Solar farm boosts Malaysia’s renewable energy supply


  • Living
  • Sunday, 08 Mar 2015

Obtaining financing for the RM84mil solar farm was challenging for Datuk Guntor.

Country’s latest solar farm one of the most resource-efficient in the world.

Glinting glass panels that harness sunlight and convert it into energy is an increasingly common sight as Malaysia charts a path towards renewable energy. A field of these solar cells recently emerged in Malacca’s newly developed state administrative centre of Hang Tuah Jaya in Ayer Keroh.

The panels, all 29,092 of them, form the latest solar farm in the country and generate enough energy to power 1,800 houses every day. The 8MW facility, called Kompleks Hijau Solar, is developed and operated by renewable energy company Gading Kencana.

Company managing director Datuk Guntor Tobeng says aside from generating renewable energy, the solar farm supports Malacca’s goal to be a green state. It started feeding solar power into the national grid in mid-December. Under the Feed-in Tariff (FiT) scheme, the company will be paid 80sen per kilowatt hour of electricity. It received its first payment of RM900,000 last month.

A green feature of the site building — louvres which shade it from the heat but allow natural light to penetrate through.

Launched in late 2011, the FiT scheme enables companies and house-owners to produce renewable energy from four sources – solar photovoltaic, biogas (from organic waste, landfill and sewage sludge), biomass (agricultural waste and garbage) and small hydropower – and sell it to the grid.

Gading Kencana has been involved in solar street lighting, solar hybrid systems in rural areas, energy audits and installation of residential and industrial solar photovoltaic (PV) systems. Its projects include a 2MW rooftop PV system for PEPS-JV Malaysia in Batang Kali, Selangor, and a 546kW rooftop PV system for Bosch in Penang.

Guntor says its new solar farm can generate 10,120MWh of electricity annually and is projected to generate RM8mil annually. It will avoid carbon emissions amounting to 136,700 tonnes over 21 years (the duration of the FiT scheme). “This is equivalent to what is emitted by 30 jets flying every day from KL to London and back, for five and a half years.”

He says the solar farm is deemed to be one of the most resource-efficient in the world, as it produces 1MW per 0.6ha (1.5 acres) against the worldwide norm of 1MW per 2ha (5 acres). This impressive yield emerged from a setback – the actual land area turned out to be smaller than on paper. Guntor had purchased 7.06ha (17.66 acres) of land but in reality it was only 6.86ha (17.17 acres).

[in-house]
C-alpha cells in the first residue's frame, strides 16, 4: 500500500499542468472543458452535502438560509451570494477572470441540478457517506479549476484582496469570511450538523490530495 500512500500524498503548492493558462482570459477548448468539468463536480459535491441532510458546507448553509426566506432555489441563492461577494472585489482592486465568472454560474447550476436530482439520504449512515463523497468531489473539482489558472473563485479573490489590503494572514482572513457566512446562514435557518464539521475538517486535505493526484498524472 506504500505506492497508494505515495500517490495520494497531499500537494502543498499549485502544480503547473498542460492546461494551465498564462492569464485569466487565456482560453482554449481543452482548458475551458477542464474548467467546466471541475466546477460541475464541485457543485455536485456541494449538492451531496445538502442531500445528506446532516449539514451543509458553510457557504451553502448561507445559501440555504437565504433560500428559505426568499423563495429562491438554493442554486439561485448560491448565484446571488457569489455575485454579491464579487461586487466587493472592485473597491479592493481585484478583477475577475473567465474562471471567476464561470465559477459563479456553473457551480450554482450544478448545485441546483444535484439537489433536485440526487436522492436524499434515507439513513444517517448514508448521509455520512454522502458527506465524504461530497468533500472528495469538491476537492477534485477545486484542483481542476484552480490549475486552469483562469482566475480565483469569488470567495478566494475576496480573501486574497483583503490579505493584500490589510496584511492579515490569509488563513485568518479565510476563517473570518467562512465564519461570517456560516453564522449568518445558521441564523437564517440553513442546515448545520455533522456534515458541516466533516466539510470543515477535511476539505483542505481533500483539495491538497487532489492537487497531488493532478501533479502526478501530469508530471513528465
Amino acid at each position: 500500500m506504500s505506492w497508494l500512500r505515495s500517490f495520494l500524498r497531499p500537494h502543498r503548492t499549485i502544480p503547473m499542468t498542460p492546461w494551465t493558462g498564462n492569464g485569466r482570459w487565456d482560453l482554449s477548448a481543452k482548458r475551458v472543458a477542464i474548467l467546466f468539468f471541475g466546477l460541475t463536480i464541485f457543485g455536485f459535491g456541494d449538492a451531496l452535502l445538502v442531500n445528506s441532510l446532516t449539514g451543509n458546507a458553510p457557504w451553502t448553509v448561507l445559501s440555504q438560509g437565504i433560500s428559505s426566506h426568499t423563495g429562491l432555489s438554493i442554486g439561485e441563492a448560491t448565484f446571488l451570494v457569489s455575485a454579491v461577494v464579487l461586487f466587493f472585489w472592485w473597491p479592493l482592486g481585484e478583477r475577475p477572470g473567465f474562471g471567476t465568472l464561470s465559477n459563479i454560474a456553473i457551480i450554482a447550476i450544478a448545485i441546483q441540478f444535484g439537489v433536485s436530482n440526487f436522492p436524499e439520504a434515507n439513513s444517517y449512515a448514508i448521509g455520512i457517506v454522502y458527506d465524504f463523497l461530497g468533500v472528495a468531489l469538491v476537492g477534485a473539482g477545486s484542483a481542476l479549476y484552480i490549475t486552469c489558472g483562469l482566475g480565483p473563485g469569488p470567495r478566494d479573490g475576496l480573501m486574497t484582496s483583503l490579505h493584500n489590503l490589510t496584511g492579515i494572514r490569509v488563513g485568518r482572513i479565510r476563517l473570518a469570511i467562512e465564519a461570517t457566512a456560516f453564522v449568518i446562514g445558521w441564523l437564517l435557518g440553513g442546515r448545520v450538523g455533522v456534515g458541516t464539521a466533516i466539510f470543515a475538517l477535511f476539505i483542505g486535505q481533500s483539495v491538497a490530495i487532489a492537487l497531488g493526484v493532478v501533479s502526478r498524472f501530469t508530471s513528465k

The solar panels are mounted to resemble a pitched roof to tap maximum sunlight.

He had not checked the site, a rubber tree plantation, as there was no access road and was only shown a contour map. When he finally viewed the site, he had another surprise – it was mostly a valley, 30m deep.

“Because of the shortfall in the land area, we had to rethink the whole design. We had already applied to SEDA (Sustainable Energy Development Authority) for a 8MW facility, so we had to figure out how to fit 8MW of panels into a smaller land area,” said Guntor.

His team eventually filled up the valley with some 300,000 cu m of earth. To fit the smaller site, the panels have to be mounted close together but this raises the risk of shading.

To counter this, they landscaped the site to create six slopes in different directions. The team studied 30 different orientations to obtain the right tilts for the panels. This explains why the panels do not face the same direction as seen in most solar farms. Instead, two rows of panels are installed at an angle to each other, resembling a pitched roof. This A-shaped mounting enables maximum tapping of sunlight.

The land contouring also enables runoffs to flow into the on-site detention pond, instead of collecting and eroding the site. Guntor’s team also studied wind directions and positioned the panels in a way that ensures good ventilation, to reduce heat build-up in the panels which can lessen their efficiency.

The solar farm might have a green edge but Guntor still faced difficulties obtaining financing for the RM84mil project. “We spent a year talking to many banks and all rejected us. They said we did not qualify for a large loan.” He eventually got a facilitation fund of RM11.8mil from Teraju (the Government’s Bumiputra Agenda Steering Unit) and a RM56mil loan from SME Bank (Small Medium Enterprise Development Bank).

Obtaining financing for the RM84mil solar farm was challenging for Datuk Guntor.

As Hang Tuah Jaya is a gazetted green zone, all buildings there must be certified under the Green Building Index. The site building at the solar farm managed to obtain a GBI platinum rating by incorporating green building features such as water-saving fittings, harvesting rainwater and passive cooling through building orientation and design as well as the use of shading louvres. There are also rooftop solar cells to generate solar power for use in the building.

The area is reserved for “institutional development” but there is concern that future neighbouring development might shade the panels. To prevent this, the company has submitted a request to the Town and Country Planning Department, asking for a 50m setback for high-rises.

Solar photovoltaics currently contribute 67% of the 270MW of renewable energy generated in the country currently. Some large PV installations which are boosting the local power supply with solar energy are: Amcorp Properties’ 10.25MW solar farm in Gemas, Negri Sembilan; Cypark Resources’ 8MW farm on a closed landfill in Pajam, Negri Sembilan; Sunedison’s 5MW farm in Sepang, 4MW on the KLIA rooftop and 10MW on a parking canopy near KLIA2; and Kumpulan Melaka’s 5MW farm in Alor Gajah.


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